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© Reuters. A PG&E truck carrying an American Flag drives past PG&E repair trucks in Paradise, California, U.S. November 21, 2018. REUTERS/Elijah Nouvelage/Files
(Reuters) – PG&E (NYSE:) Corp has moved to separate its non-nuclear generation assets into a standalone unit by filing an application with the California Public Utilities Commission (CPUC), the utility said on Wednesday.
The company is seeking regulatory approval to sell a stake of up to 49.9% in the new non-nuclear generation unit called Pacific Generation LLC, which would provide a source of equity financing to help PG&E fund wildfire risk mitigation and clean energy investments, it added.
PG&E would maintain majority ownership in the unit.
Chief Financial Officer Chris Foster said the sale of the stake would help the company to make investments to improve the safety and reliability of its energy grid and “help the state achieve its decarbonization and electrification goals despite increasing challenges posed by climate change.”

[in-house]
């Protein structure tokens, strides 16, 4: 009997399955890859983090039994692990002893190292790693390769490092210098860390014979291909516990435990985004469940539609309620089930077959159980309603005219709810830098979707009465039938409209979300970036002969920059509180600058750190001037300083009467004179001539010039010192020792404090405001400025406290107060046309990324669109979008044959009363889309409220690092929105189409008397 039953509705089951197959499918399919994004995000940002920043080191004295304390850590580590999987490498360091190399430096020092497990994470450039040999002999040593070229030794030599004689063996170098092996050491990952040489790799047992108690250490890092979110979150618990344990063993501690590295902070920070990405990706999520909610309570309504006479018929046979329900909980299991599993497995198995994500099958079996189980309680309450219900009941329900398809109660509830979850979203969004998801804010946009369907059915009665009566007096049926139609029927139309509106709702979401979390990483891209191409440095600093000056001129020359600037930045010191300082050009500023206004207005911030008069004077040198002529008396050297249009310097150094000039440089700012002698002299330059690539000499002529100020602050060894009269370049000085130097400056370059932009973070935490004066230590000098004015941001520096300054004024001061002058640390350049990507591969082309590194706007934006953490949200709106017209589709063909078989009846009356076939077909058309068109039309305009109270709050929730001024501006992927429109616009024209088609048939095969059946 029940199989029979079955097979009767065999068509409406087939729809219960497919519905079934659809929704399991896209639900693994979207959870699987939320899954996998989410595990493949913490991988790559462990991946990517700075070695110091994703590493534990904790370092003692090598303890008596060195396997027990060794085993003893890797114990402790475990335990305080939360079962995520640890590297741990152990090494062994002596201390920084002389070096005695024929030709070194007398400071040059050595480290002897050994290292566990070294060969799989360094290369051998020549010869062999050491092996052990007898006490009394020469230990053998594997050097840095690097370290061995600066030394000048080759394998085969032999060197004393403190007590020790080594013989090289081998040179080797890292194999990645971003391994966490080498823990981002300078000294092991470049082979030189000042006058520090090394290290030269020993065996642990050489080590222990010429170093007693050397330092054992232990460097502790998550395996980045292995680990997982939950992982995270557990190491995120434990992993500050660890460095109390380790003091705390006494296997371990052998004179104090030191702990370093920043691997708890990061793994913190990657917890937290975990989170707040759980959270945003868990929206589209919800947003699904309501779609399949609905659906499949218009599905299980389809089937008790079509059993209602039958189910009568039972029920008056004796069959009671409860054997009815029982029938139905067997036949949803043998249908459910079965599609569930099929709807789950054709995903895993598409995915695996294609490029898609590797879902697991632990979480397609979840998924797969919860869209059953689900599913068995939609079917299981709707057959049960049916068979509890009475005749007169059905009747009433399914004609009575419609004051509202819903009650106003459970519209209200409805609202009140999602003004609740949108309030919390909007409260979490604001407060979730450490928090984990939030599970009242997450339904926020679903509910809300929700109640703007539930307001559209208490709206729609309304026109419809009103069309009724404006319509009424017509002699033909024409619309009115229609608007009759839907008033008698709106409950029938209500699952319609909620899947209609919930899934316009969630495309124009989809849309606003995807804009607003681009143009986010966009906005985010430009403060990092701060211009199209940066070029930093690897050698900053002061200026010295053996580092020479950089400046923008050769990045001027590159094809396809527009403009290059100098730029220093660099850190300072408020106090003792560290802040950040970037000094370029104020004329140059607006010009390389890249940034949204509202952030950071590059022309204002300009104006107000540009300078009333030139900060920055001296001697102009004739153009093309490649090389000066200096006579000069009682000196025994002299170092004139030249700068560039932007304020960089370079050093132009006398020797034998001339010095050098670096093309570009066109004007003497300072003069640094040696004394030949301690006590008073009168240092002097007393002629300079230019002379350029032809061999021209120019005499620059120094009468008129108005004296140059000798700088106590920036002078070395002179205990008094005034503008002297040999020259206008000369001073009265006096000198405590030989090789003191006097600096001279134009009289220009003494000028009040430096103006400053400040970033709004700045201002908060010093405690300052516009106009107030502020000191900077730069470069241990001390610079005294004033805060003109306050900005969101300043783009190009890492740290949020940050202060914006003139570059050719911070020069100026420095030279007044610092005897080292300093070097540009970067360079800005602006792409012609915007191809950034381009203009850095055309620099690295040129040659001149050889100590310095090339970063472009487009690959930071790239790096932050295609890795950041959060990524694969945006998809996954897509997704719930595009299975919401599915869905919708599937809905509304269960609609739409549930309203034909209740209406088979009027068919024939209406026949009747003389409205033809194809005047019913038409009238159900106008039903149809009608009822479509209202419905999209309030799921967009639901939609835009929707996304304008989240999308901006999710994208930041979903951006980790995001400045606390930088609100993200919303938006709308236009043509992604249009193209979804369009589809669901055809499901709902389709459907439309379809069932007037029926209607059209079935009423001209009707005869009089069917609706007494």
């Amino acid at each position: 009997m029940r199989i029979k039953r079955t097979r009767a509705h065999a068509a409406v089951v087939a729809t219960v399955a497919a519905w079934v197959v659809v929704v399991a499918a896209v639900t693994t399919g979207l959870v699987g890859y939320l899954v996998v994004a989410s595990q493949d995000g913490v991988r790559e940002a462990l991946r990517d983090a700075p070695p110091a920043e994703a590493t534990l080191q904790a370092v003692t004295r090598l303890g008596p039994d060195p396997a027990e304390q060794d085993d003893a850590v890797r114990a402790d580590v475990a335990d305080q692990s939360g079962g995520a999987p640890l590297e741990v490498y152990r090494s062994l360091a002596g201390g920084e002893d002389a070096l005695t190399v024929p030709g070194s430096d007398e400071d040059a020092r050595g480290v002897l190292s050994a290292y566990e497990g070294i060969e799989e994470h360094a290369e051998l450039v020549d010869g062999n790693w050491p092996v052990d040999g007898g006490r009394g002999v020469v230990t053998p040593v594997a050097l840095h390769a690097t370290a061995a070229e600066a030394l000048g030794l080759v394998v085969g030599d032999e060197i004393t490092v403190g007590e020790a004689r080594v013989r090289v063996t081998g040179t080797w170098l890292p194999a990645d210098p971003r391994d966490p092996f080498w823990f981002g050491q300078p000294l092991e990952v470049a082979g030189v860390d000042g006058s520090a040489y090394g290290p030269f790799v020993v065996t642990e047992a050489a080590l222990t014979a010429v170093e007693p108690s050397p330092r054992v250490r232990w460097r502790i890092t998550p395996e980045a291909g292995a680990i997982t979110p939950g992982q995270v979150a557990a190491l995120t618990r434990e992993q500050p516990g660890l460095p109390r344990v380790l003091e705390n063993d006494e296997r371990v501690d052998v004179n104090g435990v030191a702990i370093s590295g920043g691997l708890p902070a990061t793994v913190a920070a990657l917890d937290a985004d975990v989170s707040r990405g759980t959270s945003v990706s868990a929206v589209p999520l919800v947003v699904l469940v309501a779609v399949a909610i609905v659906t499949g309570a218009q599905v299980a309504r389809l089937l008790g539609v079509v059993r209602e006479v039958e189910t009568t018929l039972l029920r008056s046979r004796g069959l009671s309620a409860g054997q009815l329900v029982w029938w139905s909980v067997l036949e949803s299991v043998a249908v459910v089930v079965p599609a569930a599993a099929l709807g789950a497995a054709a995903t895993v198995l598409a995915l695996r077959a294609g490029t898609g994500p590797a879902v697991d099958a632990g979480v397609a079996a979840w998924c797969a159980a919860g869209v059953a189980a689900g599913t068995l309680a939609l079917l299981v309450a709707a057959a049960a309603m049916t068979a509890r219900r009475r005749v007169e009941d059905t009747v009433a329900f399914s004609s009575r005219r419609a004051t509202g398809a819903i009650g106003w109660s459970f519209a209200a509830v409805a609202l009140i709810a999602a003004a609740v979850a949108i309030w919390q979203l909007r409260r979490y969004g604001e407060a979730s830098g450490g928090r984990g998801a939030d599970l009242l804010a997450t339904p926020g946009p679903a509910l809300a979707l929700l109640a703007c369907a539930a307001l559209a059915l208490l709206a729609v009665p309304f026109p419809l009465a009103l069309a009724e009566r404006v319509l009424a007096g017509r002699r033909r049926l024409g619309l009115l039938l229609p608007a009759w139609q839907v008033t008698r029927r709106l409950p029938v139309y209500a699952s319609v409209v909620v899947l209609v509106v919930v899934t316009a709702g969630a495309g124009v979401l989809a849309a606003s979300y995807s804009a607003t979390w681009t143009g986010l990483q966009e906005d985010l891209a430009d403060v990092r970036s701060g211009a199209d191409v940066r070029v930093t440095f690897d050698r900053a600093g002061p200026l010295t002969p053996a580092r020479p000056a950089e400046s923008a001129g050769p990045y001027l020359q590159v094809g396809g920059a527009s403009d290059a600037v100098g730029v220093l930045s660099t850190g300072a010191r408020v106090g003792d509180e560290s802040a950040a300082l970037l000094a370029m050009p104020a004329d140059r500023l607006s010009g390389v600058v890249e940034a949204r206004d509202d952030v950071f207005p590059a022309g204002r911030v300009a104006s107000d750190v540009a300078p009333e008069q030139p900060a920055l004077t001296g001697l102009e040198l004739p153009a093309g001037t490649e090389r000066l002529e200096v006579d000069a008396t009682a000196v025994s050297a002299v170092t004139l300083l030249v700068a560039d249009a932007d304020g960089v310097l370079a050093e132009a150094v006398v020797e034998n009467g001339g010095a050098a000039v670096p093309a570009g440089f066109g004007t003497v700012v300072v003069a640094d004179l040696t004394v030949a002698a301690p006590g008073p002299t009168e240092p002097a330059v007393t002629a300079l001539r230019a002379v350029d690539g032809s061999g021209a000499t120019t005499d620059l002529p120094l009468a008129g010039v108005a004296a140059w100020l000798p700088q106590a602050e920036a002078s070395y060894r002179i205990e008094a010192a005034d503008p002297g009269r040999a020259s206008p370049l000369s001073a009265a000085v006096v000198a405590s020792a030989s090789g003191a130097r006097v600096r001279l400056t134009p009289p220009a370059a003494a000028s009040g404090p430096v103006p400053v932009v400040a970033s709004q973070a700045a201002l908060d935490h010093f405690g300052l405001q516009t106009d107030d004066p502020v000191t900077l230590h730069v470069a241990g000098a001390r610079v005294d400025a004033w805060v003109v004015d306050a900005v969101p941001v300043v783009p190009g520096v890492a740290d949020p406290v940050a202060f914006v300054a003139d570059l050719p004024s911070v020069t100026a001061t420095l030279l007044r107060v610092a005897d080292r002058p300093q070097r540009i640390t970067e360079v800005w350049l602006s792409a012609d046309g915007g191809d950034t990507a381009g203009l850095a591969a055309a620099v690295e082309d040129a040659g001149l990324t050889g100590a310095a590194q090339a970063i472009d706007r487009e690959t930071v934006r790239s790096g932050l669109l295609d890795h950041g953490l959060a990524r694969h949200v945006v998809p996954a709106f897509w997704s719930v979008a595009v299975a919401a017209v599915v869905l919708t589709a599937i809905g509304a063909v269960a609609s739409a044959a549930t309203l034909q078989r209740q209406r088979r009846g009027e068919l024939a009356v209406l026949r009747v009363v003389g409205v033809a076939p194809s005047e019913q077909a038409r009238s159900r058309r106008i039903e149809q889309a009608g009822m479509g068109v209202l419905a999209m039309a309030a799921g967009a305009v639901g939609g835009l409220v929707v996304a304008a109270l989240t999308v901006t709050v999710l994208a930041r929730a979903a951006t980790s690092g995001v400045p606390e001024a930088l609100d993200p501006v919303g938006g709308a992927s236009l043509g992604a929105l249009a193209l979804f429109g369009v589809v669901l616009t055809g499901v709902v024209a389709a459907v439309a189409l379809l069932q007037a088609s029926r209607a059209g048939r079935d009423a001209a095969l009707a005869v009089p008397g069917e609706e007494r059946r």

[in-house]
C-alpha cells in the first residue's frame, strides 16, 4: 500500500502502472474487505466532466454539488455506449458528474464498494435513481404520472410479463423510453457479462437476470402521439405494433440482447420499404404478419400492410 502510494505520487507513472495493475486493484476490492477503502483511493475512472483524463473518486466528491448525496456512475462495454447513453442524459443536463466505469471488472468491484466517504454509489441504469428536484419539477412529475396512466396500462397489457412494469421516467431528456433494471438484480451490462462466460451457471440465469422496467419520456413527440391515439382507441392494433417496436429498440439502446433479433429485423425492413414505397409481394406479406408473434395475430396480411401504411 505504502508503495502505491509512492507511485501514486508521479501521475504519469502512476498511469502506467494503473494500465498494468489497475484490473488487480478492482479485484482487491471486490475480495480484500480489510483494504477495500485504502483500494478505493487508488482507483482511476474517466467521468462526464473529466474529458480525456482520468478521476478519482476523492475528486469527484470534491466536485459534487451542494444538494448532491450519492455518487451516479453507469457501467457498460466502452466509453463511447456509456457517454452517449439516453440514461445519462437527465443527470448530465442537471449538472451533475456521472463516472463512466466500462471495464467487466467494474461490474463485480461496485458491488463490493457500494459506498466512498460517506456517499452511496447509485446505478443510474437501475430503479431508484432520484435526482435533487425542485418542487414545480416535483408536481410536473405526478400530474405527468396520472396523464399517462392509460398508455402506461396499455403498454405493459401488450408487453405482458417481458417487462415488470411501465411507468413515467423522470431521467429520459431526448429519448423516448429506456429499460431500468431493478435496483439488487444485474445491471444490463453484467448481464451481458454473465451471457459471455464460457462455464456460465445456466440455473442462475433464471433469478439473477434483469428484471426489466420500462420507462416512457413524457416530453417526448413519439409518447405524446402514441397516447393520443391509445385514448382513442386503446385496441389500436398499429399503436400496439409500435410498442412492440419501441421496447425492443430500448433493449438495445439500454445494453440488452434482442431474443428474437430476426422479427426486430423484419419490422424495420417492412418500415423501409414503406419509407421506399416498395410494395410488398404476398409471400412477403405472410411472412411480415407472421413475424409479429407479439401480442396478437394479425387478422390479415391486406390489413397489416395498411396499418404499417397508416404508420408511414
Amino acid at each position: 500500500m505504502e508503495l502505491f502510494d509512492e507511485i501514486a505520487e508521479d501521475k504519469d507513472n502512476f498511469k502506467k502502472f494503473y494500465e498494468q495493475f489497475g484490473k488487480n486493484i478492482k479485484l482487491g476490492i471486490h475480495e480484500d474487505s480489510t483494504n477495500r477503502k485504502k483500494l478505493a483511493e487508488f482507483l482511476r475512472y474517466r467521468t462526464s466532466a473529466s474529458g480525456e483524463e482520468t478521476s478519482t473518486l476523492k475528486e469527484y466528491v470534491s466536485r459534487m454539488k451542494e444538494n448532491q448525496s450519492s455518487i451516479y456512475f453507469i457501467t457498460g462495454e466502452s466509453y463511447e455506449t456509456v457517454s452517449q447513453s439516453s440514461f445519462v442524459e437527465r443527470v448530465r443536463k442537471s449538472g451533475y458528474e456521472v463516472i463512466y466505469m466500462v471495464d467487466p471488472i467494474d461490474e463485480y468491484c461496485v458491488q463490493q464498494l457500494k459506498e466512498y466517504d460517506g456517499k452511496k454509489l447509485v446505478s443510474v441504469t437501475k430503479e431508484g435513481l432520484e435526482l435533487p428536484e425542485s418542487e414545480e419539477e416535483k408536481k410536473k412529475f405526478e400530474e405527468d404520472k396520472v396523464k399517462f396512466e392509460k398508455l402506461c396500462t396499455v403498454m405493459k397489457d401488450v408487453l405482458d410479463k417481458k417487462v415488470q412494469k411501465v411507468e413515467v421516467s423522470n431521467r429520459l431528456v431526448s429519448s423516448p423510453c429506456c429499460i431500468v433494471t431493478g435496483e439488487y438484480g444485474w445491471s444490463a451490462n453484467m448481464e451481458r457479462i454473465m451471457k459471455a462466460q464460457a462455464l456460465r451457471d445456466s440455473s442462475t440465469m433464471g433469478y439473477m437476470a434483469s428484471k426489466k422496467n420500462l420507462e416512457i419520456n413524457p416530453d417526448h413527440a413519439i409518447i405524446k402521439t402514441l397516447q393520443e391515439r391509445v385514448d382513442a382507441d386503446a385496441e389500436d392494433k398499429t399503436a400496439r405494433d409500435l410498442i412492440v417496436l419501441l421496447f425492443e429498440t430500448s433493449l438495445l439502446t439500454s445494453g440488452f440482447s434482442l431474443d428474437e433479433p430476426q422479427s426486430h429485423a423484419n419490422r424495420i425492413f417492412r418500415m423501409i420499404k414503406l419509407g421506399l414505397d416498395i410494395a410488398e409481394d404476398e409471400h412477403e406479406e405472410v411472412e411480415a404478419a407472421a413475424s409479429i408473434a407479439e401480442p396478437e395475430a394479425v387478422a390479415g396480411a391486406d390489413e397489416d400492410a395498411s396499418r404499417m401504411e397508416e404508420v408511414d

The power company has been blamed for sparking numerous wildfires, including some of the state’s most deadly and destructive.
The rate base of the assets proposed to be transferred is about $3.5 billion, which is about 7% of PG&E’s total rate base.
The company expects to launch the minority stake sale process in first-quarter 2023 and said the deal would have no impact on PG&E customer bills.
PG&E is expected to file an application with the Federal Energy Regulatory Commission (FERC) in October and expects the deal to close by end of next year.
PG&E filed for Chapter 11 bankruptcy protection in 2019, citing potential liabilities exceeding of tens of billions from major wildfires sparked by its equipment in 2017 and 2018.